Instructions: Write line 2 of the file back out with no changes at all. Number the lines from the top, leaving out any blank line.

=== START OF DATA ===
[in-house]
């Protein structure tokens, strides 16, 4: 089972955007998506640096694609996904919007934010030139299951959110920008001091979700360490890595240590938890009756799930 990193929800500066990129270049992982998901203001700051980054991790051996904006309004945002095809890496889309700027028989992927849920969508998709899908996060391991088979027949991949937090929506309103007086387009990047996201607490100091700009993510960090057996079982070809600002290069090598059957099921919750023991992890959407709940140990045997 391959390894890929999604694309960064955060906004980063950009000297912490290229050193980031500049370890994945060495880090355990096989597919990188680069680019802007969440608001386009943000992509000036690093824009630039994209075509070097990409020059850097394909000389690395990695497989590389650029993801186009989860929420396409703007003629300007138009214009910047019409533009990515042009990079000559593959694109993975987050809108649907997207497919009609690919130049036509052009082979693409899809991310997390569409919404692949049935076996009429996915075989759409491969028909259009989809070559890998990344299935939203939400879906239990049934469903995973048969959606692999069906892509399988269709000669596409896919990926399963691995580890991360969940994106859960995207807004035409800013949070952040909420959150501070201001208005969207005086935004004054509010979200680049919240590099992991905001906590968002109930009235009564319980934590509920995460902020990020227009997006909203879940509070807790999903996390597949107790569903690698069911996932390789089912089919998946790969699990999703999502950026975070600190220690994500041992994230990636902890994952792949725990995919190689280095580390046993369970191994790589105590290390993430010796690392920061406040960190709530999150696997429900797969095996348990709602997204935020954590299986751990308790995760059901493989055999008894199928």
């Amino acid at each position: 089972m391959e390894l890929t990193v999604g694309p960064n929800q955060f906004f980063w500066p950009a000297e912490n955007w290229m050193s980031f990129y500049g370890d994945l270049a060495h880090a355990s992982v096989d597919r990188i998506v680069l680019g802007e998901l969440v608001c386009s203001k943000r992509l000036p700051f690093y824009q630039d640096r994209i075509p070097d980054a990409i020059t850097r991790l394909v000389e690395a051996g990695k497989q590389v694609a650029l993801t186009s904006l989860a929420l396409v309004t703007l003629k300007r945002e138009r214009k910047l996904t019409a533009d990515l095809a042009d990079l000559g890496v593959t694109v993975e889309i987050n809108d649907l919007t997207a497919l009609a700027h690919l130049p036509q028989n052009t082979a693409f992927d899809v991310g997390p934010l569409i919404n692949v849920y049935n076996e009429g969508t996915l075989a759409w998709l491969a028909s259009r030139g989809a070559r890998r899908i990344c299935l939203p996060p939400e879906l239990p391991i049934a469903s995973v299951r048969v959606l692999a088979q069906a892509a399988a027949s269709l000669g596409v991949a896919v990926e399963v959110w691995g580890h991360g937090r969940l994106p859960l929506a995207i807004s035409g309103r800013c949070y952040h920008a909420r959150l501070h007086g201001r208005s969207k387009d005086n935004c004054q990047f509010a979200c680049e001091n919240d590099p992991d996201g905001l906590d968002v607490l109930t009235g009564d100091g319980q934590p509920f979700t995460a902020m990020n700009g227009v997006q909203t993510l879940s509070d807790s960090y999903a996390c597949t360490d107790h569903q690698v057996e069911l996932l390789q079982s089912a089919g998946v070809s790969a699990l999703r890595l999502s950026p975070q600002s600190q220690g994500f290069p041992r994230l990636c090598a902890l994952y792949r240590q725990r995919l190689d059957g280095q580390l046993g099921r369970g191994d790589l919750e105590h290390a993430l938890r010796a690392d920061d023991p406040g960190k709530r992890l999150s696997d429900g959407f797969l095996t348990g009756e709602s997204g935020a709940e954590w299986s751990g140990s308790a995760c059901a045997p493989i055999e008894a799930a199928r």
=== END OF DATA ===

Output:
């Protein structure tokens, strides 16, 4: 089972955007998506640096694609996904919007934010030139299951959110920008001091979700360490890595240590938890009756799930 990193929800500066990129270049992982998901203001700051980054991790051996904006309004945002095809890496889309700027028989992927849920969508998709899908996060391991088979027949991949937090929506309103007086387009990047996201607490100091700009993510960090057996079982070809600002290069090598059957099921919750023991992890959407709940140990045997 391959390894890929999604694309960064955060906004980063950009000297912490290229050193980031500049370890994945060495880090355990096989597919990188680069680019802007969440608001386009943000992509000036690093824009630039994209075509070097990409020059850097394909000389690395990695497989590389650029993801186009989860929420396409703007003629300007138009214009910047019409533009990515042009990079000559593959694109993975987050809108649907997207497919009609690919130049036509052009082979693409899809991310997390569409919404692949049935076996009429996915075989759409491969028909259009989809070559890998990344299935939203939400879906239990049934469903995973048969959606692999069906892509399988269709000669596409896919990926399963691995580890991360969940994106859960995207807004035409800013949070952040909420959150501070201001208005969207005086935004004054509010979200680049919240590099992991905001906590968002109930009235009564319980934590509920995460902020990020227009997006909203879940509070807790999903996390597949107790569903690698069911996932390789089912089919998946790969699990999703999502950026975070600190220690994500041992994230990636902890994952792949725990995919190689280095580390046993369970191994790589105590290390993430010796690392920061406040960190709530999150696997429900797969095996348990709602997204935020954590299986751990308790995760059901493989055999008894199928």